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80 Years Ago

Archives 06-28-2000

North County Lines by Bob

An Award Winning Column

For comments or questions contact Bob at bobncl@hotmail.com



What's Debbie's Dishes, another cooking column by a woman, doing in the Overton County News? Why do you only see recipes by women in newspapers when all the great chefs, including me, are men?

I could yell "Sexual Discrimination!" and be completely justified. But what good would that do? Men have been discriminated against for thousands of centuries. That's unlikely to ever change.

All I can do is take my lumps like a man and start my own cooking column with a recipe I've spent most of my life developing. Although I don't like sharing cooking secrets gained through years of hard work and dangerous experimentation, a man must do what a man must do.

Please remember, following the steps of my instructions in order will result in a flavorful delight. Do it any other way and all you'll get is a big mess.

I call my recipe Fried Eggs.

Step 1: Decide what type eggs to use. Eggs come from reptiles, fish, birds, and mammals, specifically platypuses.

I don't recommend platypus eggs. Eating unhatched members of our own species, while not illegal, is a form of cannibalism.

Reptile eggs are okay but small, which is difficult to understand when you consider the size of full-grown alligators and crocodiles that originated within eggs of this type.

Reluctance to use eggs from an alligator or a crocodile is understandable. Both are protective of their nests. Either can outrun a horse for the first hundred yards on land.

While working as an engineer on a bridge crew in South America, I observed a family of monkeys drinking water from a river. When they spotted a crocodile heading their way, they darted for the trees. I yelled, "Run, monkeys, run!"

I can still hear the screams echoing through the forest of the one that didn't get away. I can still see the crocodile swallowing its catch in one gulp.

I shot the crocodile with a burst from an M-16 I purchased in Ecuador from an arms dealer who trafficked in black-market merchandise. To protect myself from any savage beast I might encounter, both animal and human, I kept my weapon on rapid-fire.

I squeezed the trigger again and sent another round of bullets ripping through the croc.

"You mucho loco gringo, Roberto."

I liked the sound of all those O's, so I didn't shoot my Ecuadorian sidekick in both knees for calling me crazy.

After cutting off the croc's tail and skinning it, I roasted it over a fire and washed my meal down with a case of cerveza. Better than beer made in the United States by far and less than a dime a bottle.

Even though I'm glad I did what I did, don't be spreading the story around. Killing crocodiles is illegal. Why? I don't know. But I'd do it again if I saw another one eat a far distant cousin, no matter how hairy it might be.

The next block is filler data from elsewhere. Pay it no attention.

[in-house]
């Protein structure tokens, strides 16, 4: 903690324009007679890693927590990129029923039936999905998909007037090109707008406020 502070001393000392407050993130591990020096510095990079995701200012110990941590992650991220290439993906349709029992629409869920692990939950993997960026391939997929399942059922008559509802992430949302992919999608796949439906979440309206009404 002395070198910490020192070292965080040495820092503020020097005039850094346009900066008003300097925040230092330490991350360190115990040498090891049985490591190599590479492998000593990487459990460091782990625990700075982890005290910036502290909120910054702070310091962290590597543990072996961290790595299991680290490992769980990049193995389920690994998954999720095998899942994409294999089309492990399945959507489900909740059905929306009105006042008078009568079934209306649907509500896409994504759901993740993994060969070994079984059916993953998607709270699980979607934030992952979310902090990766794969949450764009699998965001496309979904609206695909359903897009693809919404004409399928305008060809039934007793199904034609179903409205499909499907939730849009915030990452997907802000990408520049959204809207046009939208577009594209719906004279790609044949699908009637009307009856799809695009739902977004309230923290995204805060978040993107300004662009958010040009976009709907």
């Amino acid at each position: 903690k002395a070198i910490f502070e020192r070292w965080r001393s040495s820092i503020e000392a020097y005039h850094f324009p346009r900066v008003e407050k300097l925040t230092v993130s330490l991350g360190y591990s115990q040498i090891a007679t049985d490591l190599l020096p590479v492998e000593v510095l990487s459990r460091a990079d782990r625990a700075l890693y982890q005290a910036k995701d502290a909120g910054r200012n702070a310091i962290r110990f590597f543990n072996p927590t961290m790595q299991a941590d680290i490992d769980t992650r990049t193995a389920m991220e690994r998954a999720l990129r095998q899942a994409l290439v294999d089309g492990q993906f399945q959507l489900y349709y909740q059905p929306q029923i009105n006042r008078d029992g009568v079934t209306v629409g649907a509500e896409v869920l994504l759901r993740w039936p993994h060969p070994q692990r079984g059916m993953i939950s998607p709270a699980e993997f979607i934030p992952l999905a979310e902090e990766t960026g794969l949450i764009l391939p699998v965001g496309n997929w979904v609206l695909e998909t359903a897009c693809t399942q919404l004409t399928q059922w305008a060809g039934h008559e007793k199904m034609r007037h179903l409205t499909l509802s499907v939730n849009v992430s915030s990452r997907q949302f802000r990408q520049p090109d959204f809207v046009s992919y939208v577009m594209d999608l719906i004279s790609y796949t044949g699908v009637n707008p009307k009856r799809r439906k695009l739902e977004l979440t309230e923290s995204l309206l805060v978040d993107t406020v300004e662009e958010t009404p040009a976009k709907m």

Fish eggs, also known as caviar after being processed and placed in cans or jars, aren't suitable for my recipe. Caviar isn't bad if you don't mind drinking buckets of water after eating it. Those with a weak bladder, however, would do better to stay away from such things.

From falcons to flamingoes, from pelicans to penguins, bird eggs come in a wide variety of choices. But you need to remember: Not all birds fly. All that fly are not birds.

Bats fly. Some fish fly. Some squirrels fly. Some lizards even fly on the Galapagos Islands, off the coast of Ecuador.

The first time I saw one of these lizards land on someone's head, I thought: That's a strange looking hat. I wonder where it came from. Then I realized what was happening.

The Ecuadorian guide whose head the creature was digging into yelled, "Help! Help! Volante logarto! Volante logarto!" I knew what help meant. But the other two words were beyond my comprehension of Spanish at the time.

I pulled out my English-Spanish dictionary and found volante, flying. Whatever was attached to the guide's head had arrived by air.

Then I thumbed through the L's. "Did you say ‘langosta'?" I asked, "Because that means lobster and that doesn't look like any lobster I've ever seen."

"No langosta!” the guide yelled. "Logarto!"

I found logarto. "Now I understand," I said. "That thing you want me to get off your head is a flying lizard!"

"Si! Si!” the guide yelled. "Rapido! Rapido!”

"And you want me to do it quickly," I said.

"Si! Si!” the guide yelled. I yanked the lizard off the guide's head, skinned it, and roasted it over a fire. The taste was similar to chicken, which is the type of eggs most people use for cooking.

Step 2: After thinking about the exit point, no matter what type you've chosen, scrub eggs thoroughly with soap and toothbrush.

Step 3: Cover inside bottom of heated cast iron frying pan with virgin olive oil. If uncertain of virginity, ask manager of grocery store before purchasing olive oil.

Step 4: Crack eggs open and pour contents into hot virgin olive oil.

Step 5: Cook until done.

Now that I've given you my first recipe, I plan to follow with one I call French Toast next week if I'm back from France with the ingredients in time.



Overton County News
415 West Main Street
P.O. Box 479
Livingston, Tennessee 38570
tel 931.823.6485
fax 931.823.6486

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